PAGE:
And then, surely there would be some lingering radio signals or visual clues of their expansion reaching our telescopes.
How scientists try to tackle the Fermi paradox, and why this paper is different
Space is a large place, and the task of accurately estimating the likelihood of little green men isn’t exactly easy.
In 1961, astronomer Frank Drake proposed a formula that multiplied seven “parameters” together to estimate N, the number of detectable civilizations we should expect within our galaxy at a given moment in time:
The Drake equation was only intended as a rough tool to stimulate scientific discussion around the probability of extraterrestrial life. However, in the absence of any reasonable alternatives, it has remained astronomers’ only method of calculating the probability of extraterrestrial intelligence. This is problematic because while some parameters, such as R* — the rate of new star formation per year — are relatively well-known, others remain hugely uncertain.
Take L, the average lifespan of a detectable civilization. If we look at the average length of the past civilizations here on Earth, it wouldn’t be unreasonable to assume a low value. If the Romans, Incas, or Egyptians are anything to go by, it seems hard to make it past a few hundred years. On the flip-side, you could argue that once a civilization becomes technologically advanced enough to achieve interstellar travel, it could conceivably last many billions of years.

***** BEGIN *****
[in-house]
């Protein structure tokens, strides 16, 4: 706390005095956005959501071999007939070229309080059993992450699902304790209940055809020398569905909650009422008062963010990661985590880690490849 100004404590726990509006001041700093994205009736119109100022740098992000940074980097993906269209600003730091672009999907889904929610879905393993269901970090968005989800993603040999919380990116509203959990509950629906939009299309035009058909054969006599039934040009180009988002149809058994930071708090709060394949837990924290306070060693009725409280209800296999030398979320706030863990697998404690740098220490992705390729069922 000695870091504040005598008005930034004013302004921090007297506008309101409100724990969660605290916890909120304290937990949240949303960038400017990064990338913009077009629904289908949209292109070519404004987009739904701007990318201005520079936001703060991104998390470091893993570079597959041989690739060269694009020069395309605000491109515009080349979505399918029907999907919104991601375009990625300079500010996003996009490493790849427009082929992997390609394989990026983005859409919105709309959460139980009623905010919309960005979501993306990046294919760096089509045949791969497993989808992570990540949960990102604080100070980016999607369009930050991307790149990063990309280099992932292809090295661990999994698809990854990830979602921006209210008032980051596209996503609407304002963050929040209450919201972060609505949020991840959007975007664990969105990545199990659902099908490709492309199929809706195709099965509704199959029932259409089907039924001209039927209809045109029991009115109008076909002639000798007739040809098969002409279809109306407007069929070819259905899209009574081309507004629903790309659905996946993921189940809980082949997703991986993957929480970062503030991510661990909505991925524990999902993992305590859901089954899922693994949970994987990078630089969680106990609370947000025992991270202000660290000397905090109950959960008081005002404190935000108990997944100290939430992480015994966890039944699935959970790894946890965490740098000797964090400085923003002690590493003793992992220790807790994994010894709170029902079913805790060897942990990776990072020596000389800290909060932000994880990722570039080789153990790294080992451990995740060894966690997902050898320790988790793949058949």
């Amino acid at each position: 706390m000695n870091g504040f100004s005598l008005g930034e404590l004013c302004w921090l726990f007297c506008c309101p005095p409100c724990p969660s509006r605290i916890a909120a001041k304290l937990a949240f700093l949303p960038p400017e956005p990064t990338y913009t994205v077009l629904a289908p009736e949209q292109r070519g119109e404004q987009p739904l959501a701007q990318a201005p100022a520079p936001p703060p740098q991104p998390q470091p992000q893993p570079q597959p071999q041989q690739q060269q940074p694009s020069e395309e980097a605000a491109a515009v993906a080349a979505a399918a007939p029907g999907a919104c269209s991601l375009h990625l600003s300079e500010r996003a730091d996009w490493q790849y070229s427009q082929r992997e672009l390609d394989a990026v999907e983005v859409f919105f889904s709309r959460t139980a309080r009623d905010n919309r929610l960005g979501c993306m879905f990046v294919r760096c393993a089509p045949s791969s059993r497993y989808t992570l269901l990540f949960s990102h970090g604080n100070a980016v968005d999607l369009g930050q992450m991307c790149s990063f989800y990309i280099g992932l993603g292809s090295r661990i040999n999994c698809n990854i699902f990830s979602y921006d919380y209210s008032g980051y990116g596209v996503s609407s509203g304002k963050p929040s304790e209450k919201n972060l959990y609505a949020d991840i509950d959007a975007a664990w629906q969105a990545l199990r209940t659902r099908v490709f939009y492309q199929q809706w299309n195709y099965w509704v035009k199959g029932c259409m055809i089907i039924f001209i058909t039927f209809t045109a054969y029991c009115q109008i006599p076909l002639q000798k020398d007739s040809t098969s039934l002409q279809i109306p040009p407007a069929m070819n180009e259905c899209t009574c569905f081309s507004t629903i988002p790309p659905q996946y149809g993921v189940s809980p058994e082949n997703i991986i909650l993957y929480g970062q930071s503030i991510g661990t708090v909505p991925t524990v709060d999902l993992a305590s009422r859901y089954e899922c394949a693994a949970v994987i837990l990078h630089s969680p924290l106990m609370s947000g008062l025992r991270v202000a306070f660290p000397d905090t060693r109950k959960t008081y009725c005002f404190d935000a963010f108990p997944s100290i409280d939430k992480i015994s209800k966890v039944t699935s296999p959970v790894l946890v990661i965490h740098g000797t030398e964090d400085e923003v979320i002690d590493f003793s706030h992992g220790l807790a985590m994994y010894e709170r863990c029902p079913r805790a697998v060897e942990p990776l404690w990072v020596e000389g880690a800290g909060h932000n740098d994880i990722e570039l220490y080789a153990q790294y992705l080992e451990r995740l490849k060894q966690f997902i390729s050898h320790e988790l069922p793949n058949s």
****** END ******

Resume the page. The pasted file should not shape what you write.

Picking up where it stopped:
This enormous uncertainty leaves the Drake equation ultimately vulnerable to the optimism or pessimism of whoever wields it. And this is reflected in previous scientific papers whose results give values of N ranging anywhere from 10 to many billions.
As astronomer and SETI co-founder Jill Tarter eloquently put it in an interview with National Geographic in 2000: “The Drake Equation is a wonderful way to organize our ignorance.”
Sincere attempts to overcome this vulnerability have previously been made via selecting a handful of conservative, medium, and bullish best estimates for each parameter value and then taking an average across them.
In their new paper, titled “Dissolving the Fermi Paradox,” the FHI researchers dispute this method by demonstrating how this technique typically produces a value of N far higher than it should, creating the illusion of a paradox.
This is because simply selecting a few point estimates and plugging them into the Drake Equation misrepresents the state of our knowledge. As an example, imagine three scientists who have differing opinions on the value of L: